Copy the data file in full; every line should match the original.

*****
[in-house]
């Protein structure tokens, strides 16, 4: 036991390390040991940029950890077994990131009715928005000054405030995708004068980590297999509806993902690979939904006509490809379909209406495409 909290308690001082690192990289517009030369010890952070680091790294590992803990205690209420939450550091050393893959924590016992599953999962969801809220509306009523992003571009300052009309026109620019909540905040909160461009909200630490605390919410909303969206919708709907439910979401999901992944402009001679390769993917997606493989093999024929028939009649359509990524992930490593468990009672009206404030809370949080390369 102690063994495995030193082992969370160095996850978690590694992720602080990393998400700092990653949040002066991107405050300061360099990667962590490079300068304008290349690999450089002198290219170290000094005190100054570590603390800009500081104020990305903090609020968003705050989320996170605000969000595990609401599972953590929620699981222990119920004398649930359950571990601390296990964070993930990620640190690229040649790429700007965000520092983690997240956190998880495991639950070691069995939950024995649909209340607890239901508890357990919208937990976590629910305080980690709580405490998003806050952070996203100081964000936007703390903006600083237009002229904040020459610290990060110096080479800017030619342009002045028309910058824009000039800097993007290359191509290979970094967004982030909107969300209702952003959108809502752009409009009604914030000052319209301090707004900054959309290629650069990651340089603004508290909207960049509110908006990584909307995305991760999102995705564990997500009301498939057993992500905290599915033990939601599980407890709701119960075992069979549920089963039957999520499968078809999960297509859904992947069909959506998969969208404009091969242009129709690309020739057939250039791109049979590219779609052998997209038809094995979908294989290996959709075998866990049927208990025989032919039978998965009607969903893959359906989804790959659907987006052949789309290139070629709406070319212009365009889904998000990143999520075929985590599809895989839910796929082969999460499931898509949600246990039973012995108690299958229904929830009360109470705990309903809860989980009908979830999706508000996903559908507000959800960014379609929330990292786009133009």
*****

[in-house]
């Protein structure tokens, strides 16, 4: 036991390390040991940029950890077994990131009715928005000054405030995708004068980590297999509806993902690979939904006509490809379909209406495409 909290308690001082690192990289517009030369010890952070680091790294590992803990205690209420939450550091050393893959924590016992599953999962969801809220509306009523992003571009300052009309026109620019909540905040909160461009909200630490605390919410909303969206919708709907439910979401999901992944402009001679390769993917997606493989093999024929028939009649359509990524992930490593468990009672009206404030809370949080390369 102690063994495995030193082992969370160095996850978690590694992720602080990393998400700092990653949040002066991107405050300061360099990667962590490079300068304008290349690999450089002198290219170290000094005190100054570590603390800009500081104020990305903090609020968003705050989320996170605000969000595990609401599972953590929620699981222990119920004398649930359950571990601390296990964070993930990620640190690229040649790429700007965000520092983690997240956190998880495991639950070691069995939950024995649909209340607890239901508890357990919208937990976590629910305080980690709580405490998003806050952070996203100081964000936007703390903006600083237009002229904040020459610290990060110096080479800017030619342009002045028309910058824009000039800097993007290359191509290979970094967004982030909107969300209702952003959108809502752009409009009604914030000052319209301090707004900054959309290629650069990651340089603004508290909207960049509110908006990584909307995305991760999102995705564990997500009301498939057993992500905290599915033990939601599980407890709701119960075992069979549920089963039957999520499968078809999960297509859904992947069909959506998969969208404009091969242009129709690309020739057939250039791109049979590219779609052998997209038809094995979908294989290996959709075998866990049927208990025989032919039978998965009607969903893959359906989804790959659907987006052949789309290139070629709406070319212009365009889904998000990143999520075929985590599809895989839910796929082969999460499931898509949600246990039973012995108690299958229904929830009360109470705990309903809860989980009908979830999706508000996903559908507000959800960014379609929330990292786009133009």